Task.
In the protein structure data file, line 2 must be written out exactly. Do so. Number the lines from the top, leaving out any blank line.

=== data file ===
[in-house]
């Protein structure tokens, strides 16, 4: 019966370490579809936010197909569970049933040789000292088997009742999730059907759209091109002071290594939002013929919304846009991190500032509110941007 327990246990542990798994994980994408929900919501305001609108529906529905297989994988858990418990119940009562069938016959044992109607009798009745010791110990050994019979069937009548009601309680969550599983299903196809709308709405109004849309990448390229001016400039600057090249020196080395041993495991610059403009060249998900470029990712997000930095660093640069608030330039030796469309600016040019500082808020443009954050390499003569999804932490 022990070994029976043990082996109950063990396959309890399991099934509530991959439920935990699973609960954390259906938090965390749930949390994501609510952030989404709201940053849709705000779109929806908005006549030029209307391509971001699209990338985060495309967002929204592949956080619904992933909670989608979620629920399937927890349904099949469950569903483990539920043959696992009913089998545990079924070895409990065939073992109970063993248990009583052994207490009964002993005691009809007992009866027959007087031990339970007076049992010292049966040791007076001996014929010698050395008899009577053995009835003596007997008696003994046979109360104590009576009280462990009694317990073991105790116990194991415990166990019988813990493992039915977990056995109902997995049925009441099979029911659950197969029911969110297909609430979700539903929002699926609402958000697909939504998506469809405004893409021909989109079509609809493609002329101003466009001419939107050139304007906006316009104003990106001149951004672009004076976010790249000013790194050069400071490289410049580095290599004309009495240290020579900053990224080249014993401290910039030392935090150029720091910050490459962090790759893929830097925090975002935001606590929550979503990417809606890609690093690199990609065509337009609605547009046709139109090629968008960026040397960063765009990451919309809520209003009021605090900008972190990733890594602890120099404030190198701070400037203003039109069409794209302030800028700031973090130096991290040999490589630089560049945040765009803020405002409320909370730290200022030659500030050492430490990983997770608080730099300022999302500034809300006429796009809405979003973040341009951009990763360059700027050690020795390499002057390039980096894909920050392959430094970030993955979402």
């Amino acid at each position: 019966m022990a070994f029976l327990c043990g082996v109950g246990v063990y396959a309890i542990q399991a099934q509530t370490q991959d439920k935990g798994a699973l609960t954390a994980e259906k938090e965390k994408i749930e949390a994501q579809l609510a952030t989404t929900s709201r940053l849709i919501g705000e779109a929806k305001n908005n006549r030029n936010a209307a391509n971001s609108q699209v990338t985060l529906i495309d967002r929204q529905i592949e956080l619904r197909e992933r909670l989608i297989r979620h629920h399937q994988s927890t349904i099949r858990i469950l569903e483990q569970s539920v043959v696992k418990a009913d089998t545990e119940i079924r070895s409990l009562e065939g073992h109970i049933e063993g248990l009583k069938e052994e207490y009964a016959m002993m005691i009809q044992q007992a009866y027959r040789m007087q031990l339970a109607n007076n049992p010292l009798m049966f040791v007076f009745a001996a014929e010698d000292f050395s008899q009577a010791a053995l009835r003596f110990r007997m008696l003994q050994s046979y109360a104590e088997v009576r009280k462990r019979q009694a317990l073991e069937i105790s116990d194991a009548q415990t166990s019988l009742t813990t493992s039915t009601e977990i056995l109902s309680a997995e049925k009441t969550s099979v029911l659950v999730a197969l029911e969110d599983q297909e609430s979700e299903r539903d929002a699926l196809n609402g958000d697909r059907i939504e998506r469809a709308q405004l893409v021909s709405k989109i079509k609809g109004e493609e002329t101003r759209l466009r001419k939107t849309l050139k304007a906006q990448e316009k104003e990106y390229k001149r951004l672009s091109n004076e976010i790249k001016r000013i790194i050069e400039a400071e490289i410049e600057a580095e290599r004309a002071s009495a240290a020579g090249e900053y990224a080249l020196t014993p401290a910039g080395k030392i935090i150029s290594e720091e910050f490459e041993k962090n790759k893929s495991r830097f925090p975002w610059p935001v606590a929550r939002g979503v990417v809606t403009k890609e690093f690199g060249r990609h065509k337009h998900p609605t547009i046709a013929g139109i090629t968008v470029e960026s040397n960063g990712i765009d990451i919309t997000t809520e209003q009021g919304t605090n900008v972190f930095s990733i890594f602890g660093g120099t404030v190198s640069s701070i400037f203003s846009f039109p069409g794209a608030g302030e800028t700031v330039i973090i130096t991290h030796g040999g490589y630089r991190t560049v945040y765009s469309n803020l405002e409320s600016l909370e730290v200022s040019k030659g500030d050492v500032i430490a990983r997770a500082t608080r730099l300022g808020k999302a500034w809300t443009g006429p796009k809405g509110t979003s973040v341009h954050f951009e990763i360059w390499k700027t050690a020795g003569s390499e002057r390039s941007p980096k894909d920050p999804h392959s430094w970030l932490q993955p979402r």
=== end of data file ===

């Protein structure tokens, strides 16, 4: 019966370490579809936010197909569970049933040789000292088997009742999730059907759209091109002071290594939002013929919304846009991190500032509110941007 327990246990542990798994994980994408929900919501305001609108529906529905297989994988858990418990119940009562069938016959044992109607009798009745010791110990050994019979069937009548009601309680969550599983299903196809709308709405109004849309990448390229001016400039600057090249020196080395041993495991610059403009060249998900470029990712997000930095660093640069608030330039030796469309600016040019500082808020443009954050390499003569999804932490 022990070994029976043990082996109950063990396959309890399991099934509530991959439920935990699973609960954390259906938090965390749930949390994501609510952030989404709201940053849709705000779109929806908005006549030029209307391509971001699209990338985060495309967002929204592949956080619904992933909670989608979620629920399937927890349904099949469950569903483990539920043959696992009913089998545990079924070895409990065939073992109970063993248990009583052994207490009964002993005691009809007992009866027959007087031990339970007076049992010292049966040791007076001996014929010698050395008899009577053995009835003596007997008696003994046979109360104590009576009280462990009694317990073991105790116990194991415990166990019988813990493992039915977990056995109902997995049925009441099979029911659950197969029911969110297909609430979700539903929002699926609402958000697909939504998506469809405004893409021909989109079509609809493609002329101003466009001419939107050139304007906006316009104003990106001149951004672009004076976010790249000013790194050069400071490289410049580095290599004309009495240290020579900053990224080249014993401290910039030392935090150029720091910050490459962090790759893929830097925090975002935001606590929550979503990417809606890609690093690199990609065509337009609605547009046709139109090629968008960026040397960063765009990451919309809520209003009021605090900008972190990733890594602890120099404030190198701070400037203003039109069409794209302030800028700031973090130096991290040999490589630089560049945040765009803020405002409320909370730290200022030659500030050492430490990983997770608080730099300022999302500034809300006429796009809405979003973040341009951009990763360059700027050690020795390499002057390039980096894909920050392959430094970030993955979402």